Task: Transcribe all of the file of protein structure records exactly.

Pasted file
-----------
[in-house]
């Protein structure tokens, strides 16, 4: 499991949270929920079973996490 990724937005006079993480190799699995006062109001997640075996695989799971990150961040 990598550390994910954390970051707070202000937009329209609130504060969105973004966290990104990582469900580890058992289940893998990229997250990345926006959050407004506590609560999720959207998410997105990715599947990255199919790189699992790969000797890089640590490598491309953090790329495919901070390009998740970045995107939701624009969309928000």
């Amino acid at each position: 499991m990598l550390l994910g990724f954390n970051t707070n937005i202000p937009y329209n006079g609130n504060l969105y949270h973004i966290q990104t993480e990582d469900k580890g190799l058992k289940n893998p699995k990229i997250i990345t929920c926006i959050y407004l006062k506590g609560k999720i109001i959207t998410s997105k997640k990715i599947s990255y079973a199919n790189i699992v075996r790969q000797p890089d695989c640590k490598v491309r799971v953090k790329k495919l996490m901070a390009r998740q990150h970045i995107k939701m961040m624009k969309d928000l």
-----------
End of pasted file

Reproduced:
[in-house]
């Protein structure tokens, strides 16, 4: 499991949270929920079973996490 990724937005006079993480190799699995006062109001997640075996695989799971990150961040 990598550390994910954390970051707070202000937009329209609130504060969105973004966290990104990582469900580890058992289940893998990229997250990345926006959050407004506590609560999720959207998410997105990715599947990255199919790189699992790969000797890089640590490598491309953090790329495919901070390009998740970045995107939701624009969309928000």
């Amino acid at each position: 499991m990598l550390l994910g990724f954390n970051t707070n937005i202000p937009y329209n006079g609130n504060l969105y949270h973004i966290q990104t993480e990582d469900k580890g190799l058992k289940n893998p699995k990229i997250i990345t929920c926006i959050y407004l006062k506590g609560k999720i109001i959207t998410s997105k997640k990715i599947s990255y079973a199919n790189i699992v075996r790969q000797p890089d695989c640590k490598v491309r799971v953090k790329k495919l996490m901070a390009r998740q990150h970045i995107k939701m961040m624009k969309d928000l």